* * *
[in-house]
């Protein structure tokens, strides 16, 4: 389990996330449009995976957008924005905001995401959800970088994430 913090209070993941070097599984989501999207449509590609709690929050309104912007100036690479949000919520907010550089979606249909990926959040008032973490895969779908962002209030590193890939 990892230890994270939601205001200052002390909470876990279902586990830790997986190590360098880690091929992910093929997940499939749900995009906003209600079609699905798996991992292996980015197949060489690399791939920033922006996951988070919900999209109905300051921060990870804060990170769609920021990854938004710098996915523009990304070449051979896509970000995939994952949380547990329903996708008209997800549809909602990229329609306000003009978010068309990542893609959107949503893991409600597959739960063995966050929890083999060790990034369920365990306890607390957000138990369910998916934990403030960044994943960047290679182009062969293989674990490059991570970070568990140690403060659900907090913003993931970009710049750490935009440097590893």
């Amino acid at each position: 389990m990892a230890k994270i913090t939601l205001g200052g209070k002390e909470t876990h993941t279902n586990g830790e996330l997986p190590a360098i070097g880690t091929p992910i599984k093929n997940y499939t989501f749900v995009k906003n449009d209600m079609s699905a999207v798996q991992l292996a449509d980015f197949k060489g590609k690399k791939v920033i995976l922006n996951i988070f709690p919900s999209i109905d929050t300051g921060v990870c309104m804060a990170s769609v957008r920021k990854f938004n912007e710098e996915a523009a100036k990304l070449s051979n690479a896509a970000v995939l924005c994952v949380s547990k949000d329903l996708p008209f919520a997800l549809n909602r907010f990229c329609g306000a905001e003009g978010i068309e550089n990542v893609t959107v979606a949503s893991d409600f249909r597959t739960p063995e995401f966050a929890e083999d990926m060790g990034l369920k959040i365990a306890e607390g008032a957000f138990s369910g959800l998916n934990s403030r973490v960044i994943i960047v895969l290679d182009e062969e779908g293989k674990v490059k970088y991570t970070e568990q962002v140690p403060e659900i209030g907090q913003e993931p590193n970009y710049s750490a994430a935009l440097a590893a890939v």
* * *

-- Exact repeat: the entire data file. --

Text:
[in-house]
């Protein structure tokens, strides 16, 4: 389990996330449009995976957008924005905001995401959800970088994430 913090209070993941070097599984989501999207449509590609709690929050309104912007100036690479949000919520907010550089979606249909990926959040008032973490895969779908962002209030590193890939 990892230890994270939601205001200052002390909470876990279902586990830790997986190590360098880690091929992910093929997940499939749900995009906003209600079609699905798996991992292996980015197949060489690399791939920033922006996951988070919900999209109905300051921060990870804060990170769609920021990854938004710098996915523009990304070449051979896509970000995939994952949380547990329903996708008209997800549809909602990229329609306000003009978010068309990542893609959107949503893991409600597959739960063995966050929890083999060790990034369920365990306890607390957000138990369910998916934990403030960044994943960047290679182009062969293989674990490059991570970070568990140690403060659900907090913003993931970009710049750490935009440097590893």
């Amino acid at each position: 389990m990892a230890k994270i913090t939601l205001g200052g209070k002390e909470t876990h993941t279902n586990g830790e996330l997986p190590a360098i070097g880690t091929p992910i599984k093929n997940y499939t989501f749900v995009k906003n449009d209600m079609s699905a999207v798996q991992l292996a449509d980015f197949k060489g590609k690399k791939v920033i995976l922006n996951i988070f709690p919900s999209i109905d929050t300051g921060v990870c309104m804060a990170s769609v957008r920021k990854f938004n912007e710098e996915a523009a100036k990304l070449s051979n690479a896509a970000v995939l924005c994952v949380s547990k949000d329903l996708p008209f919520a997800l549809n909602r907010f990229c329609g306000a905001e003009g978010i068309e550089n990542v893609t959107v979606a949503s893991d409600f249909r597959t739960p063995e995401f966050a929890e083999d990926m060790g990034l369920k959040i365990a306890e607390g008032a957000f138990s369910g959800l998916n934990s403030r973490v960044i994943i960047v895969l290679d182009e062969e779908g293989k674990v490059k970088y991570t970070e568990q962002v140690p403060e659900i209030g907090q913003e993931p590193n970009y710049s750490a994430a935009l440097a590893a890939v």